If you like your iPhone, your fitbit, your copy of Microsoft Office, or whatever computer hardware or software that you own and use frequently, you should pay attention to this. I’m going to let you in on a little secret. Those products can be way better than they are right now. But that’s not going to happen because roughly half the population aren’t participants in making these products. And the half of the population that I am talking about are women. In other words, your daughters, spouses, and mothers. Women are vastly under-represented in STEM (Science, Technology, Engineering and Math) which means that the influence that they could provide in the products and technologies that we use every day is simply missing. And what’s worse is that we as a society aren’t helping this because we’re driving women away from STEM related careers. Consider these as proof of this:
- Teachers admit to having stereotypical bias against girls in STEM: The Daily Dot
- Unconscious Bias in the Classroom: Google [Warning: PDF]
- Accenture Finds Girls’ Take-up of STEM Subjects is Held Back by
Stereotypes, Negative Perceptions and Poor Understanding of Career Options: Accenture
The flipside to all of that is that girls outperform boys when computer science is on the curriculum. That says to me that we need to encourage more participation by women and girls in STEM related subjects. But the sad part is that this is not a new problem. When I graduated from university in the mid 1990s, my computer science graduating class only three women in it. Three. And according to Melissa Sariffodeen who is the CEO of Ladies Learning Code, things aren’t much different in 2017. But her organization is out to change that.
Let’s start with what Ladies Learning Code is. Their purpose is make sure that women and girls, not to mention everyone else, gets every opportunity possible to get the skills to contribute to the high tech world that we live in. The started with a single workshop in 2011 and have since branched out to operating in over 22 cities across Canada. They have a pair of youth focused programs called Girls Learning Code and Kids Learning Code, a educator focused stream called Teachers Learning Code where educators can get lesson plans from the organization to help get coding initiatives off the ground in their schools. Finally they the Code Mobile which brings their programs into communities across Canada. Here’s the best part about this, in my discussions with Ms. Sariffodeen, I discovered that these programs have been around long enough that those who took these courses are now running courses for the next generation. What that says is that the tide is turning in terms of getting more women into STEM related subjects as that will create momentum that will be self sustaining. If you want to see other impacts that this organization is having, I encourage you to read their annual report as is full of enlightening facts.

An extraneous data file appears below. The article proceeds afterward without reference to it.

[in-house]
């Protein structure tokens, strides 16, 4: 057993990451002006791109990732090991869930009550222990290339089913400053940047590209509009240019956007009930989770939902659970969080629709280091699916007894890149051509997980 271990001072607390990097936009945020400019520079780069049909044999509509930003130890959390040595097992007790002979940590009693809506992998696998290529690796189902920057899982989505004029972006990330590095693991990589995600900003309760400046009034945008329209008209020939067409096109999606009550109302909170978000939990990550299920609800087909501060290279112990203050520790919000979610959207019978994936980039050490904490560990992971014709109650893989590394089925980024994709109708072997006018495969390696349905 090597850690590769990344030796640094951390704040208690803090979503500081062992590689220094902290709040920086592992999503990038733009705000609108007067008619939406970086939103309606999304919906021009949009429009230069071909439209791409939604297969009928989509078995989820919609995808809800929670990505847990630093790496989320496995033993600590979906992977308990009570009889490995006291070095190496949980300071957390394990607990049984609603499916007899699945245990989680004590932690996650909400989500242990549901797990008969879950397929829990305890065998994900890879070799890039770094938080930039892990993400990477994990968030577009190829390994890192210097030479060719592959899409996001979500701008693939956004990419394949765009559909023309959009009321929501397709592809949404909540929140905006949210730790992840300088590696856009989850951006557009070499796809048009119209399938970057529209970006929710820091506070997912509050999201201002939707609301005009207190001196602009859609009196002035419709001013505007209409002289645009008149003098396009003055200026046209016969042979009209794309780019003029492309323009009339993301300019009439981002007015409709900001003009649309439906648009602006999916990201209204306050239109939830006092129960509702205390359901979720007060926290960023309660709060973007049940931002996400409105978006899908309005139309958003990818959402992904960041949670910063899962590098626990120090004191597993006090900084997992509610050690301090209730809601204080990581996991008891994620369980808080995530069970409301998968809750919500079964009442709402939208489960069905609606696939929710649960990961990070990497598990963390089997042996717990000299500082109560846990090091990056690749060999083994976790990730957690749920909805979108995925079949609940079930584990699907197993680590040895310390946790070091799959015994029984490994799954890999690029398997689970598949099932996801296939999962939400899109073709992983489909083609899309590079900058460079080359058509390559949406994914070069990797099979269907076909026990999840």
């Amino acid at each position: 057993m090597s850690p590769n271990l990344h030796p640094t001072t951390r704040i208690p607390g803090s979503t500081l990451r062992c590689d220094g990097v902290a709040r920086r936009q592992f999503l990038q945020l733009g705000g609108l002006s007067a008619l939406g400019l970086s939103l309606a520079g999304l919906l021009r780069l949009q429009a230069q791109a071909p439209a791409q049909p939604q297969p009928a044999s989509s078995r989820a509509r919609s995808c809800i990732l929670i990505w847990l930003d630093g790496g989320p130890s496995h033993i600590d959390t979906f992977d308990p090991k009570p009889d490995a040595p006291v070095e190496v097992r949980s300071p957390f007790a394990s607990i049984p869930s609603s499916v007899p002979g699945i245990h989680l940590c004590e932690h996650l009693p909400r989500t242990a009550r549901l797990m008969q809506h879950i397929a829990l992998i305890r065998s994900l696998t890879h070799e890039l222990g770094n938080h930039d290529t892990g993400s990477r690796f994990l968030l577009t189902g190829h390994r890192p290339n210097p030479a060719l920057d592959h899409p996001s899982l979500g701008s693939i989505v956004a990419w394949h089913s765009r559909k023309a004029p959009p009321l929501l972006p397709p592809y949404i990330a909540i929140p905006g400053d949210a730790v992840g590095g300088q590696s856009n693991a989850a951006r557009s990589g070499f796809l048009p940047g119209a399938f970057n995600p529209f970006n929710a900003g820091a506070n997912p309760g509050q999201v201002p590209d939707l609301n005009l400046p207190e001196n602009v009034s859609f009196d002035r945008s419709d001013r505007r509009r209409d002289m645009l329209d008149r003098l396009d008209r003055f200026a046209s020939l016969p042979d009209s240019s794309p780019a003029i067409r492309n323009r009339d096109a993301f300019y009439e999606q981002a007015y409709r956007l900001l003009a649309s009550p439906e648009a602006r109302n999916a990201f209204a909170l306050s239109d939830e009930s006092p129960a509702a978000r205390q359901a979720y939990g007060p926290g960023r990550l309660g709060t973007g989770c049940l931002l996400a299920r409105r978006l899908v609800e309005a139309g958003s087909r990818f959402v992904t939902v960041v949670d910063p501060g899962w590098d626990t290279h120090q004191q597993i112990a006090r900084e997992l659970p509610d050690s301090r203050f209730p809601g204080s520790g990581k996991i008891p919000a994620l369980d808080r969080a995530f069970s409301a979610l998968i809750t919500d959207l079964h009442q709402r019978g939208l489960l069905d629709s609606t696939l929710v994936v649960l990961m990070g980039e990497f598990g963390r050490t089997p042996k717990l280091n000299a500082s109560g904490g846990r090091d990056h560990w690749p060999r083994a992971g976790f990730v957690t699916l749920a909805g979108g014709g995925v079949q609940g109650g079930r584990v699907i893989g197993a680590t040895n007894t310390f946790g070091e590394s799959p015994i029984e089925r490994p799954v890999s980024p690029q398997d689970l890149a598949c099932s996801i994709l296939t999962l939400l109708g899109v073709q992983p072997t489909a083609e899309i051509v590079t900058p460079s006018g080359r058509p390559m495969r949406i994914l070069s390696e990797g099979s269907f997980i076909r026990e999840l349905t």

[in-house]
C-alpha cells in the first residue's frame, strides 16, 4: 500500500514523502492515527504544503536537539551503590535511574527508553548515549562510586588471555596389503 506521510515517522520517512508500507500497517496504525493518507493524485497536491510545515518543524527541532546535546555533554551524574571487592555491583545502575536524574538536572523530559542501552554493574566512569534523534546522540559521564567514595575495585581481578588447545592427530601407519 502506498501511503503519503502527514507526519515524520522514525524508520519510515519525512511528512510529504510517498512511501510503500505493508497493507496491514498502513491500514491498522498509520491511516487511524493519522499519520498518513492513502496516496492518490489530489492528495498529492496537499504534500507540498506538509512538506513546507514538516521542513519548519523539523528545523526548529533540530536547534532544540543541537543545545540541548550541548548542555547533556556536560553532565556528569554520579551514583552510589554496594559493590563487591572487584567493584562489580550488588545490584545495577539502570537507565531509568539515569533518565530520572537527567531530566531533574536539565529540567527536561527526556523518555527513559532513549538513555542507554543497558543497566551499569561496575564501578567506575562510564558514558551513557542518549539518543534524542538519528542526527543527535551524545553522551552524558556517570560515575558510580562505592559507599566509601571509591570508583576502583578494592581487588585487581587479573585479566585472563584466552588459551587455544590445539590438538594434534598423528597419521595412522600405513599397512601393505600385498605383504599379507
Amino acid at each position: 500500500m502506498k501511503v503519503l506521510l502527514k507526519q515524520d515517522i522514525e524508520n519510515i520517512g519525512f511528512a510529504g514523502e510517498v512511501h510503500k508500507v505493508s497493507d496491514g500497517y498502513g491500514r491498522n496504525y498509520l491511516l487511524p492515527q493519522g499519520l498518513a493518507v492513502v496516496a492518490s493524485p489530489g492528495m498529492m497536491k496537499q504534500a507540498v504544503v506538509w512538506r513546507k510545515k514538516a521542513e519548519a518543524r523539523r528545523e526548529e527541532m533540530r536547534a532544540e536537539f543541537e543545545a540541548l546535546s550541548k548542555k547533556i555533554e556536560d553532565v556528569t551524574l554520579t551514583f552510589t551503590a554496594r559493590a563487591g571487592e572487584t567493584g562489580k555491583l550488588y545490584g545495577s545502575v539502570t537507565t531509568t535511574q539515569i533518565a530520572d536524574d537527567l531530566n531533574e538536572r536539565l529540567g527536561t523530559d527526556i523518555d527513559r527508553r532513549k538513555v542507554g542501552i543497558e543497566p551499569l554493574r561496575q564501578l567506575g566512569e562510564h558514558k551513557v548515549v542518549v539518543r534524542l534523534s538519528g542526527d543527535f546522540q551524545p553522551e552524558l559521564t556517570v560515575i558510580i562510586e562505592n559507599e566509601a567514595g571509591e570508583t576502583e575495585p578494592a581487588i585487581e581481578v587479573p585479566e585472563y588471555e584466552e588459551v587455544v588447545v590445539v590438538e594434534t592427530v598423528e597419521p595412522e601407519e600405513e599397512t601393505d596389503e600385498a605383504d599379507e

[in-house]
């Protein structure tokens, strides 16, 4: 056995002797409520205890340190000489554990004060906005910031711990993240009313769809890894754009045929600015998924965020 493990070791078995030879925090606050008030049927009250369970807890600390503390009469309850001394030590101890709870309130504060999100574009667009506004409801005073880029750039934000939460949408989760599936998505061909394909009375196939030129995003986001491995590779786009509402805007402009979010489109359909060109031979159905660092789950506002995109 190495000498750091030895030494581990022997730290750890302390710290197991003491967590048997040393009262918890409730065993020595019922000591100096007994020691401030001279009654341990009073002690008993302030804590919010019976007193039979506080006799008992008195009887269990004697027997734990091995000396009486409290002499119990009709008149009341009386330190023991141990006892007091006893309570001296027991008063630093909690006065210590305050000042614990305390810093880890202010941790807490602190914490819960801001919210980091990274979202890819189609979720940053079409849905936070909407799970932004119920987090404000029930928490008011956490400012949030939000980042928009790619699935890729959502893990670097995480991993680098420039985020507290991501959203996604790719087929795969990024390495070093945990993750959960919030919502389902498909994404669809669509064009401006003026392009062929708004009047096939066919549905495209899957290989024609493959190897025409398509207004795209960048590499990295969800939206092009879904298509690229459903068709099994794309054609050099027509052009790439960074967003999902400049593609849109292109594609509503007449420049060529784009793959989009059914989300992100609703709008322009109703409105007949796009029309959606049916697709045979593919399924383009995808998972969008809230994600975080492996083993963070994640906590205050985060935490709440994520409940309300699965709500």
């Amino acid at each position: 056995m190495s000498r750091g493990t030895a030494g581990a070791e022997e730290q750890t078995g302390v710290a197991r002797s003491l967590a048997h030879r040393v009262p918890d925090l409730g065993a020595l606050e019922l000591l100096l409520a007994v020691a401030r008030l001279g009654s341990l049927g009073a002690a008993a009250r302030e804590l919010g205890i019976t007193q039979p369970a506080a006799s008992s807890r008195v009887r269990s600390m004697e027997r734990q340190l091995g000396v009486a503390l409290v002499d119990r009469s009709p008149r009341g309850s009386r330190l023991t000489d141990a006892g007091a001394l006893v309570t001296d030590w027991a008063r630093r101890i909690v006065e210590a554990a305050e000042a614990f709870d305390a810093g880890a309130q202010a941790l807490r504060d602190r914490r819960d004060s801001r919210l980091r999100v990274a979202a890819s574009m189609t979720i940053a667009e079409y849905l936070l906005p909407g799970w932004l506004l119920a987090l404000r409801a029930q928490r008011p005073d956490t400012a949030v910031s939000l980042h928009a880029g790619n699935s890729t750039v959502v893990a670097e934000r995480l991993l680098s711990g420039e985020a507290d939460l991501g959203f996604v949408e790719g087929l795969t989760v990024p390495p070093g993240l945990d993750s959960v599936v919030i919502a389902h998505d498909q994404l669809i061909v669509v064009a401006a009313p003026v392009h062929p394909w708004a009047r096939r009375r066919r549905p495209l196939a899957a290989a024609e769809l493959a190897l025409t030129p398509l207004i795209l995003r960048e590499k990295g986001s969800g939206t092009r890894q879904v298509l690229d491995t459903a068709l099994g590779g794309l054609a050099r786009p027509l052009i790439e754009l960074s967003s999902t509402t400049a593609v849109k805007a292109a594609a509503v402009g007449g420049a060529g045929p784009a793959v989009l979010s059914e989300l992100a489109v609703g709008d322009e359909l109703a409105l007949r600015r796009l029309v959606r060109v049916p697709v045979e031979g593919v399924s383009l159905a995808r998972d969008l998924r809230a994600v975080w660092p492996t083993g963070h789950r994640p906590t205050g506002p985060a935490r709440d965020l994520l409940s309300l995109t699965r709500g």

Coming up on May 13th 2017 is Girls Learning Code Day. This is the fourth year for the event and on that day, hundreds of Canadians girls and their parents will come together to challenge themselves to learn a new skill: digital storytelling & animation using Scratch, a beginner level programming environment. I plan on covering the Toronto event so watch for that story to be posted on the day of the event.
We need to have more women in STEM related careers. And it’s going to be organizations like Ladies Learning Code will make that happen. Do the women in your life a favor and encourage them to attend one of their events. Or donate to the cause via PayPal. At the end of the day, we as a society need all of us to have the skills, ability and opportunity to contribute to the advancement of our society. That’s not going to happen if half of us are on the sidelines.